The third plenum of the Communist Party of China has recently ended and in this article we will discuss some of the key outcomes. The meeting has brought forth new initiatives that will aid in the country’s development for the next decade and will consequently play a crucial role in the structuring of China’s future economy and society.
Relaxation of one-child policy
The change means that couples will be allowed to have a second child if one spouse is an only child. As such, it will mainly apply to urban couples – rural couples were already permitted a second child if the first was a girl or had a disability. Furthermore, many minority groups were previously allowed to have a second child.
This news is less important for Chinese than for the western media, since in many parts of China, the one-child policy is already being relaxed for large parts of the population. The real question is: how will the average Chinese parent afford to take care of another child?
Phasing out of labor camps
Chinese state news agency Xinhua reported that China will abolish the “laojiao” or “re-education through labor” system that was developed in the 1950s to hold political prisoners. The abolishment of labor camps is a significant development for it represents a step towards recognizing the basic rights of Chinese citizens.
There are two forces at tension here: one is protecting the rights of the Chinese Communist Party as China’s leading political party, and the other is to gradually transform China into a more normal country, where the rights of its citizens have certain basic guarantees.
Market will play more decisive role in resources allocation
Promising a decisive role for the market implies that private businesses will be given more power in the economy. China’s commitment to more market oriented reforms signals a move towards a better business environment for private and foreign enterprises alike and should provide them with more opportunities as the prices of key resources (e.g. fuels, electricity, water, etc.) will be determined by the market.
This will give more room to competition from private firms and will open up sectors that were previously dominated by state-owned firms. Although red-tape will still be evident, these changes signify a more level playing field for firms based on laws and regulations and with less intervention from government bodies.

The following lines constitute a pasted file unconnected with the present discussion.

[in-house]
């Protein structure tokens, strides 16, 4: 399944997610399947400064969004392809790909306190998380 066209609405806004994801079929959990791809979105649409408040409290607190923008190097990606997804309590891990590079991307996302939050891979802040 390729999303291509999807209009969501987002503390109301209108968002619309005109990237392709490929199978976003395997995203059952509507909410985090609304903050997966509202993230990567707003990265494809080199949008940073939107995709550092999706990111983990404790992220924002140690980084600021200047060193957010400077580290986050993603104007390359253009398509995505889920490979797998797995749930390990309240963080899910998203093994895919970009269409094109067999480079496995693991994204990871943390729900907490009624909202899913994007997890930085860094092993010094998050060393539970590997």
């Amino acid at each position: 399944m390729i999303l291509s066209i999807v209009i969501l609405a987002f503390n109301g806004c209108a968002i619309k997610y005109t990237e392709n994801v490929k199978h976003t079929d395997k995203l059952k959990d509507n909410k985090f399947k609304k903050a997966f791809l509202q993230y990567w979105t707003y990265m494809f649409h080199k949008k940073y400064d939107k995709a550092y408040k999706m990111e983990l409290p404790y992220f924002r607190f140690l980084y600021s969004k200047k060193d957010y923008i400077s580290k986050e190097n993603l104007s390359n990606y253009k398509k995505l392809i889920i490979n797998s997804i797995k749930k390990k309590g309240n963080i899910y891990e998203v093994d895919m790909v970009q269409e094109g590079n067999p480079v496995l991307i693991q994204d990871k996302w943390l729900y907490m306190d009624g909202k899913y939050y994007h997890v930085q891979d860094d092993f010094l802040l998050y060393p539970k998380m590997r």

We can expect to see a change in land ownership so that farmers can more freely rent, sell, and mortgage their land. By doing so the government hopes to increase consumer purchasing power amongst farmers and provide a boost to its economy. However, these changes will be made carefully and will likely be met with some force from local government bodies.
Expropriation of land has been a significant source of revenue for local governments and they are already rumored to have tremendously high debts. Hence, losing one of their biggest streams of revenue might cause internal problems.
State security committee and new-reform group
A new group will be established to push through new reforms and according to Xinhua the group will “be in charge of designing reform, arranging and coordinating reform, pushing forward reform and supervising the implementation of plans.”
The establishment of a state security committee is to prevent corruption and weak leadership. This is mainly directed at keeping the society at ‘peace’ and providing Xi Jinping with more control over the security system.
The general secretary of the Chinese Communist Party, President Xi Jinping will have to clean up the party ranks, as corruption almost ran out of control during the latter years of the Hu Jintao administration. Xi has already made some changes in fighting corruption, has taken on China’s major oil companies (all state-owned), and has ordered the arrest of several high-ranking officials.
At the same time, the economy will need to adjust from one focused on cheap labor to one which is more focused on innovation and the development of high-quality products and services, while respecting the environment. Hence, once again the government stresses that China should move from “Made in China” to “Created in China”. Investing in new technologies, innovation and education will be the driving forces behind this change.
The proposed changes are expected to transform the Chinese market. However, what I am missing are deadlines and more concrete measures to tackle current and future challenges. Although the proposed changes signal a positive development in the transformation of the Chinese economy and society, it is still vague in term of which steps will be undertaken by the government to achieve this. As is customary in politics anywhere, we will have to wait and see and hope for the best.
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